I’m extremely glad that Eko Atlantic is also a major agent in closing the housing gap. Upon completion of EKO Atlantic, it is expected that over 200,000 units would have been added to the housing stock. It is my hope that the template of EKO Atlantic would be replicated across the country to ensure we have planned cities and housing that works.
In your opinion, how can the country effectively tackle its housing challenges?
As I mentioned in response to your earlier question, we do have a gargantuan task ahead of us to tackle the horrible housing deficit we have allowed to take root.
To tackle some of the challenges I think we would need to apply a myriad of measures including reforms of the Land Use Act, Building regulation standards – development and enforcement, Housing development financing and mortgages, Adoption of new age materials/ technologies for construction.
Regarding Land use act reforms, it is still tough in areas of acquiring land, title deeds, and getting permits for construction. The bureaucracy is still overwhelming, and cases of multiple allocation of the same land still persist. Reducing the number of hoops that developers have to scale through would go a long way in attracting serious investors and developers into the market.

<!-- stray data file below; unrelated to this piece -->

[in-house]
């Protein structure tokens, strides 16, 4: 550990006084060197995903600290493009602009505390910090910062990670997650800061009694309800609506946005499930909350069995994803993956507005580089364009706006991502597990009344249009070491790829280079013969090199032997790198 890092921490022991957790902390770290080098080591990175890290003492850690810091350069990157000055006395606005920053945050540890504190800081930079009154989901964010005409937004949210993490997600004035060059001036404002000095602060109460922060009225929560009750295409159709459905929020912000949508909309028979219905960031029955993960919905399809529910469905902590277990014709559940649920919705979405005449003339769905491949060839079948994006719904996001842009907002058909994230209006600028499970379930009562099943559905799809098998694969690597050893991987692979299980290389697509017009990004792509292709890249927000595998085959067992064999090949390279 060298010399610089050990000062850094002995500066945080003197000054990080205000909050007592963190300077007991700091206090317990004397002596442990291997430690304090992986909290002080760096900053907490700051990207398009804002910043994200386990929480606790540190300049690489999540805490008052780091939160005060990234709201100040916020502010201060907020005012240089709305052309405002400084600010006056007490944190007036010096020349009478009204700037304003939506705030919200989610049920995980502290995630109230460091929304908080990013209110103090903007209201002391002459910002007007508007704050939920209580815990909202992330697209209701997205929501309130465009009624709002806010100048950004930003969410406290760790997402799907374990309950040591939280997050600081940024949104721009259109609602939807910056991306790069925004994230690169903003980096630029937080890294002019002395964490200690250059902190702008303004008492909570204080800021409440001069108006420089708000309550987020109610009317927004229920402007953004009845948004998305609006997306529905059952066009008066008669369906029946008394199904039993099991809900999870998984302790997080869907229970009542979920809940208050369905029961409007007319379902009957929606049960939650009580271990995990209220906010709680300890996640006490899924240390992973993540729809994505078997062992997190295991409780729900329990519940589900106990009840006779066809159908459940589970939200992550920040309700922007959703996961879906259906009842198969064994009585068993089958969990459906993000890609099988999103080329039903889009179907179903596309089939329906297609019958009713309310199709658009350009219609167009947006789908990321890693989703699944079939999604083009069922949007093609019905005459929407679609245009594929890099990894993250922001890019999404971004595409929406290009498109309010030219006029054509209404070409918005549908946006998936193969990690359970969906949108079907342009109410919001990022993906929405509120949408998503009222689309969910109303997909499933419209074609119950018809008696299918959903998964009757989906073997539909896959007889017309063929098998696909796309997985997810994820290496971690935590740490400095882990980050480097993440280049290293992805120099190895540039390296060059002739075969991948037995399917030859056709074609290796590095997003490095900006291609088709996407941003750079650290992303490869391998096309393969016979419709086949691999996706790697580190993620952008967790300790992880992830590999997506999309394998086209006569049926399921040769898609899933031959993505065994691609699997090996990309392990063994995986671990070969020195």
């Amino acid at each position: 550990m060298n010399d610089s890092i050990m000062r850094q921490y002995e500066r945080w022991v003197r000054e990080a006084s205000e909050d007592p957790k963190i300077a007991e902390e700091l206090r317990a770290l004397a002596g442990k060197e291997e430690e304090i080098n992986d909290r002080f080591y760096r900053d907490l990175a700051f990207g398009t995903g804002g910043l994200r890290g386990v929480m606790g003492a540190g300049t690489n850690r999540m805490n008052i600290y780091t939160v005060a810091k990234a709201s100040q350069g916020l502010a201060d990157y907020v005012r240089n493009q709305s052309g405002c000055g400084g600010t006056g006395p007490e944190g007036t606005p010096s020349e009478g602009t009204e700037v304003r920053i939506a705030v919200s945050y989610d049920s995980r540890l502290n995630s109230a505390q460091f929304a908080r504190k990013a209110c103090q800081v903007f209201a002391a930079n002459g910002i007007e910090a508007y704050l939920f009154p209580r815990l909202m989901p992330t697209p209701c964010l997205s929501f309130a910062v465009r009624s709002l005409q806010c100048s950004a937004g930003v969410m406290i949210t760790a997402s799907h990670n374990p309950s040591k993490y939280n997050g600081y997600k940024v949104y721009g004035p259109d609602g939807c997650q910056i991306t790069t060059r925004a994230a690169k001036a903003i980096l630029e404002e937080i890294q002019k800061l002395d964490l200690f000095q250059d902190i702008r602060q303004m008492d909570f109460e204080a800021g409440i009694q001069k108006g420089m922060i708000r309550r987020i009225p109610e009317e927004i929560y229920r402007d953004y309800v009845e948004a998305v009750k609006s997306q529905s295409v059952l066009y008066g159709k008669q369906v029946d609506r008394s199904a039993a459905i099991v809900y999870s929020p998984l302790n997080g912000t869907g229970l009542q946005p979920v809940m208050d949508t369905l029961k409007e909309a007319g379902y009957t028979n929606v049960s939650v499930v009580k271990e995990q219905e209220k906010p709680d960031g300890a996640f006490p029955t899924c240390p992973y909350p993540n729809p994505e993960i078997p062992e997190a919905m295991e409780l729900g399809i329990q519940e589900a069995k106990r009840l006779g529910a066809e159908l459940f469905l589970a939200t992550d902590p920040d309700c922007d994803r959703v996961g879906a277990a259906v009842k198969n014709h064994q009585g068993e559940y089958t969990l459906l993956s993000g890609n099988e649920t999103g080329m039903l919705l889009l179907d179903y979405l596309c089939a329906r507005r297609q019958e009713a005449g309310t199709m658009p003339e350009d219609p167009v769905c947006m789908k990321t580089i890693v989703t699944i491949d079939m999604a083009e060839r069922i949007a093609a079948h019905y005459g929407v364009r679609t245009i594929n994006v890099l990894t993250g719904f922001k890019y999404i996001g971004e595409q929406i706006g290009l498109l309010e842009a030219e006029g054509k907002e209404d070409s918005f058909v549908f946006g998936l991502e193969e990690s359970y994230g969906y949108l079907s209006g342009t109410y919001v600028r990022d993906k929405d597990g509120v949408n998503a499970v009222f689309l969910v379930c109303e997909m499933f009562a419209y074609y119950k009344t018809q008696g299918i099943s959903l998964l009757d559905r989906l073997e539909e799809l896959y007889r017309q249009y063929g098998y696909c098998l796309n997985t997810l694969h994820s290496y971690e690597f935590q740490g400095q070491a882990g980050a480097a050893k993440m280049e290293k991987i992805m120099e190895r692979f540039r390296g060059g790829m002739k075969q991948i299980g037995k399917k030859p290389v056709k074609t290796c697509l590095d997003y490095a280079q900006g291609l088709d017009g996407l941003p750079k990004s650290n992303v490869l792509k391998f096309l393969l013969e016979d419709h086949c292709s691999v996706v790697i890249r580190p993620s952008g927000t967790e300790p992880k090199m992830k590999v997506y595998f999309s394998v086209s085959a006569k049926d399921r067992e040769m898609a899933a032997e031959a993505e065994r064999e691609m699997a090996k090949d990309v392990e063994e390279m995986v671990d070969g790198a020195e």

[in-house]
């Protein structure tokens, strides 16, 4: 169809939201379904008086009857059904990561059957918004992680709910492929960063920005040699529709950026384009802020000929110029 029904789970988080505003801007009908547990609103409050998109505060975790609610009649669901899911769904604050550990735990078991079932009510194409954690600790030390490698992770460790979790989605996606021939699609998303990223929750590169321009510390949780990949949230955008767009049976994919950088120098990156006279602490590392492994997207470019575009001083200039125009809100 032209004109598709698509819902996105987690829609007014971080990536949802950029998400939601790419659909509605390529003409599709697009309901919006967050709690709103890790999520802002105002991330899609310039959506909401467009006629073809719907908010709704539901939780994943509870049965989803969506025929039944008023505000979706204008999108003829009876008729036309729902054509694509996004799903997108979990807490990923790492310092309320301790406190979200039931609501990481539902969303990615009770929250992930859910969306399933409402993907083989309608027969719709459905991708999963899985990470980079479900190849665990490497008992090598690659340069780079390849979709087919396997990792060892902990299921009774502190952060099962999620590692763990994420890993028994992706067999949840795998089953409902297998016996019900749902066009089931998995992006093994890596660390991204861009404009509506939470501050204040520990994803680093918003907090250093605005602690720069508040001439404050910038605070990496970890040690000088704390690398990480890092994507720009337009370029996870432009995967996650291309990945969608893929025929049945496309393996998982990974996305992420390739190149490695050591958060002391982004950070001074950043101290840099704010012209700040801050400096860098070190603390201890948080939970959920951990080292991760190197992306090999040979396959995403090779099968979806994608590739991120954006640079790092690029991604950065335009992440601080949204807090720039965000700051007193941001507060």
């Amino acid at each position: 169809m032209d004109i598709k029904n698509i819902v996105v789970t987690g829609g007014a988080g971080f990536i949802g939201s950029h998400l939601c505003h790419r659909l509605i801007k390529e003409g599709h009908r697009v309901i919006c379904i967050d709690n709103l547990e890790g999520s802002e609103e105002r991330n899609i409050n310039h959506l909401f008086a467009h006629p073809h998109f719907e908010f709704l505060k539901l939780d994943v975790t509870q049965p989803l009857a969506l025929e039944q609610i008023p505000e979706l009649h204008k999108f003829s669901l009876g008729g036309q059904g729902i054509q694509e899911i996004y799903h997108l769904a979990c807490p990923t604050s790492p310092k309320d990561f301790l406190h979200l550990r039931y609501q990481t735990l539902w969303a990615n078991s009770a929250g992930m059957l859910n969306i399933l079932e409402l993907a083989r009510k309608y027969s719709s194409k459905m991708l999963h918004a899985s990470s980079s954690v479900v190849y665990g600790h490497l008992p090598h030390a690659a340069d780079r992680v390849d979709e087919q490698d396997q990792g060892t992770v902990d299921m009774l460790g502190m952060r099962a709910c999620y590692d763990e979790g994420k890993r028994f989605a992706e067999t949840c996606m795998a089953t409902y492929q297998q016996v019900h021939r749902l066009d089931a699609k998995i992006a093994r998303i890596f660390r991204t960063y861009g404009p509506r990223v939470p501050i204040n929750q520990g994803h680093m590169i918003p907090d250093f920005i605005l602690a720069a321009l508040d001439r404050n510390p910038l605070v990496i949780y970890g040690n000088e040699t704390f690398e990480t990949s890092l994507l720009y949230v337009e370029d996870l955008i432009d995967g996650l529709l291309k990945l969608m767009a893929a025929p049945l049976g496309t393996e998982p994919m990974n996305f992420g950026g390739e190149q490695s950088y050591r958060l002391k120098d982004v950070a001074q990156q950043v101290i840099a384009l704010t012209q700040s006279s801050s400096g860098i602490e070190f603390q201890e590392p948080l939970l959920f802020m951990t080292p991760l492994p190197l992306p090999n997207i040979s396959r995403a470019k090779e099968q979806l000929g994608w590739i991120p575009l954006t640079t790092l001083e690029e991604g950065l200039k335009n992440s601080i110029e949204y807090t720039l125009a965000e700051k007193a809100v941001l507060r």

Issues of financing also is tied to Land use act, it is difficult to even begin to speak of mortgages and other types of housing finances if there is no proper legal document (i.e. Title deeds) confirming land ownership. In other climes, property serves as legitimate collateral to obtain funding that amongst others can be used for part or full funding of developments.
Going further on financing, there is also a need for government through the central bank to set-up a construction fund that developers can access at more favourable interest rates. The pension funds can also be opened up to further invest in real estate and the housing stock.
A key area that can also go a long way in reducing the housing stock relates to the way we currently build in Nigeria. Today we use way too much concrete, Iron rods and pillars; which make our buildings too expensive to construct. In most of the west you have a hard outer shell, and the interior is from cement or wood particle-board. Focusing on the material and components used for construction will greatly reduce the cost of building and by default deliver the much touted about ‘affordable housing’.